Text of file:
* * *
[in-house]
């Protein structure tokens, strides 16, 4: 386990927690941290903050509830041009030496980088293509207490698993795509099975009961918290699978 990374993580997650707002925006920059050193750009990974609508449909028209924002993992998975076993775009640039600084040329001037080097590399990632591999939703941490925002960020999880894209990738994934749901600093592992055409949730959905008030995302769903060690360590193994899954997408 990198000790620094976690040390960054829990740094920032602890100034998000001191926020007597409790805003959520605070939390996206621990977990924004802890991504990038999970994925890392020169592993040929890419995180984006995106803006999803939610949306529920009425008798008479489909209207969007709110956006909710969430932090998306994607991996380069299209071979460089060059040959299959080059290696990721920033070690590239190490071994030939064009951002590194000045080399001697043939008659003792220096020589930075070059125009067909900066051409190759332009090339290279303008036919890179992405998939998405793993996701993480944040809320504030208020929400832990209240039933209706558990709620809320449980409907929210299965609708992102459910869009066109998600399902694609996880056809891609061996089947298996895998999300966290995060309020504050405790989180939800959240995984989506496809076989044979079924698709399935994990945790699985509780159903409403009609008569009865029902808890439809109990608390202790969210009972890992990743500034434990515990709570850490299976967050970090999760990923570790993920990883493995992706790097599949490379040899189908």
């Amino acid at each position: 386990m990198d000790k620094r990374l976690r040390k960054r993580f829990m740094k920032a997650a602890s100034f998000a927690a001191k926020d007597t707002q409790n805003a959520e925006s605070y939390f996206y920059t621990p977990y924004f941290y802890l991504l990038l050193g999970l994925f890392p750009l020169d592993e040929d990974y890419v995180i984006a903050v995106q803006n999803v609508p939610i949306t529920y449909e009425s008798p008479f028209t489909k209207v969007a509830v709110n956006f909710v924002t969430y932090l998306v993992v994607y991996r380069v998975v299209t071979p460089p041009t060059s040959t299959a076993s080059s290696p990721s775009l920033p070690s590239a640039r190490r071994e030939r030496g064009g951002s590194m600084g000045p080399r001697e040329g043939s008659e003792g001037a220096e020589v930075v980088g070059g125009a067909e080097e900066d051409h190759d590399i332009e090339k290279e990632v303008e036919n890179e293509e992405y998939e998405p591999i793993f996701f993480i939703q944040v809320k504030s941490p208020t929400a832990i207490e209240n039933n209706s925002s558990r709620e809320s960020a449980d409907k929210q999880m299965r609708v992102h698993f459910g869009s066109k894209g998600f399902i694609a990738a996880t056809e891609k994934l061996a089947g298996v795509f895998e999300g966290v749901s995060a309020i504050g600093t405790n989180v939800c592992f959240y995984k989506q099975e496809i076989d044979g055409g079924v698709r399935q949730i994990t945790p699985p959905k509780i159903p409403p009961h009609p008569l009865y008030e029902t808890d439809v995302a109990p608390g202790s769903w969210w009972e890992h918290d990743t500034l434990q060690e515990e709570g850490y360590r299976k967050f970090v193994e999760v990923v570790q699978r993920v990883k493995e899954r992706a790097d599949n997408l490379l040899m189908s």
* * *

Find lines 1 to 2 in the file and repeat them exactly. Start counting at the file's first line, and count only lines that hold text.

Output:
[in-house]
């Protein structure tokens, strides 16, 4: 386990927690941290903050509830041009030496980088293509207490698993795509099975009961918290699978 990374993580997650707002925006920059050193750009990974609508449909028209924002993992998975076993775009640039600084040329001037080097590399990632591999939703941490925002960020999880894209990738994934749901600093592992055409949730959905008030995302769903060690360590193994899954997408 990198000790620094976690040390960054829990740094920032602890100034998000001191926020007597409790805003959520605070939390996206621990977990924004802890991504990038999970994925890392020169592993040929890419995180984006995106803006999803939610949306529920009425008798008479489909209207969007709110956006909710969430932090998306994607991996380069299209071979460089060059040959299959080059290696990721920033070690590239190490071994030939064009951002590194000045080399001697043939008659003792220096020589930075070059125009067909900066051409190759332009090339290279303008036919890179992405998939998405793993996701993480944040809320504030208020929400832990209240039933209706558990709620809320449980409907929210299965609708992102459910869009066109998600399902694609996880056809891609061996089947298996895998999300966290995060309020504050405790989180939800959240995984989506496809076989044979079924698709399935994990945790699985509780159903409403009609008569009865029902808890439809109990608390202790969210009972890992990743500034434990515990709570850490299976967050970090999760990923570790993920990883493995992706790097599949490379040899189908």